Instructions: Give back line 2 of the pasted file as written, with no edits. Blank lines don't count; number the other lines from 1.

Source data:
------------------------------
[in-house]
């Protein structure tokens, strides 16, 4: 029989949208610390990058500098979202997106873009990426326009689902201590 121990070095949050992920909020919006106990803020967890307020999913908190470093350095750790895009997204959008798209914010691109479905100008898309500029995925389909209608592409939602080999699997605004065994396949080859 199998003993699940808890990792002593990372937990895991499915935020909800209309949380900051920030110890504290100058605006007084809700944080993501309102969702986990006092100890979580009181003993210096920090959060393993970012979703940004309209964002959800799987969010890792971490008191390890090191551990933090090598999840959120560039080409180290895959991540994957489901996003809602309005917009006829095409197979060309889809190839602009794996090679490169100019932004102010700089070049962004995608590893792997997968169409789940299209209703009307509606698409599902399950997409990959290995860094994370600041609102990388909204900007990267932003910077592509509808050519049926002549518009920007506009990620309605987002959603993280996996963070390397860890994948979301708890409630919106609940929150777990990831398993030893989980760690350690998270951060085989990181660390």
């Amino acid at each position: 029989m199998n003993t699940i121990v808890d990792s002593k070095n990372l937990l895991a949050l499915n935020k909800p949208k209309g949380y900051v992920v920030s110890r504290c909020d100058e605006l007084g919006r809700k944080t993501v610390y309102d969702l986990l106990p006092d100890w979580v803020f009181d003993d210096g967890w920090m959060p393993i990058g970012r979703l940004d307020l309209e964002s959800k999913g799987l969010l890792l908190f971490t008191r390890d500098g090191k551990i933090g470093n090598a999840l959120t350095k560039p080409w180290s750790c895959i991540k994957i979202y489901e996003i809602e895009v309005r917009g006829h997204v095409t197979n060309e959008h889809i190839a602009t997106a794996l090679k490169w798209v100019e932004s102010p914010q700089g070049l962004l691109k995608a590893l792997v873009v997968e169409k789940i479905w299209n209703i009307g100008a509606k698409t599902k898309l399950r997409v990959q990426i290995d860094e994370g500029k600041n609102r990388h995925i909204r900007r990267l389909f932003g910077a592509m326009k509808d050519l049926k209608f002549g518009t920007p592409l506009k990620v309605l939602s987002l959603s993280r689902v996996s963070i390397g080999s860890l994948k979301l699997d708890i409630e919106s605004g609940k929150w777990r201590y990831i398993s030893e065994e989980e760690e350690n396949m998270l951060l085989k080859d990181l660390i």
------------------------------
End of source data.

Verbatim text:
């Protein structure tokens, strides 16, 4: 029989949208610390990058500098979202997106873009990426326009689902201590 121990070095949050992920909020919006106990803020967890307020999913908190470093350095750790895009997204959008798209914010691109479905100008898309500029995925389909209608592409939602080999699997605004065994396949080859 199998003993699940808890990792002593990372937990895991499915935020909800209309949380900051920030110890504290100058605006007084809700944080993501309102969702986990006092100890979580009181003993210096920090959060393993970012979703940004309209964002959800799987969010890792971490008191390890090191551990933090090598999840959120560039080409180290895959991540994957489901996003809602309005917009006829095409197979060309889809190839602009794996090679490169100019932004102010700089070049962004995608590893792997997968169409789940299209209703009307509606698409599902399950997409990959290995860094994370600041609102990388909204900007990267932003910077592509509808050519049926002549518009920007506009990620309605987002959603993280996996963070390397860890994948979301708890409630919106609940929150777990990831398993030893989980760690350690998270951060085989990181660390």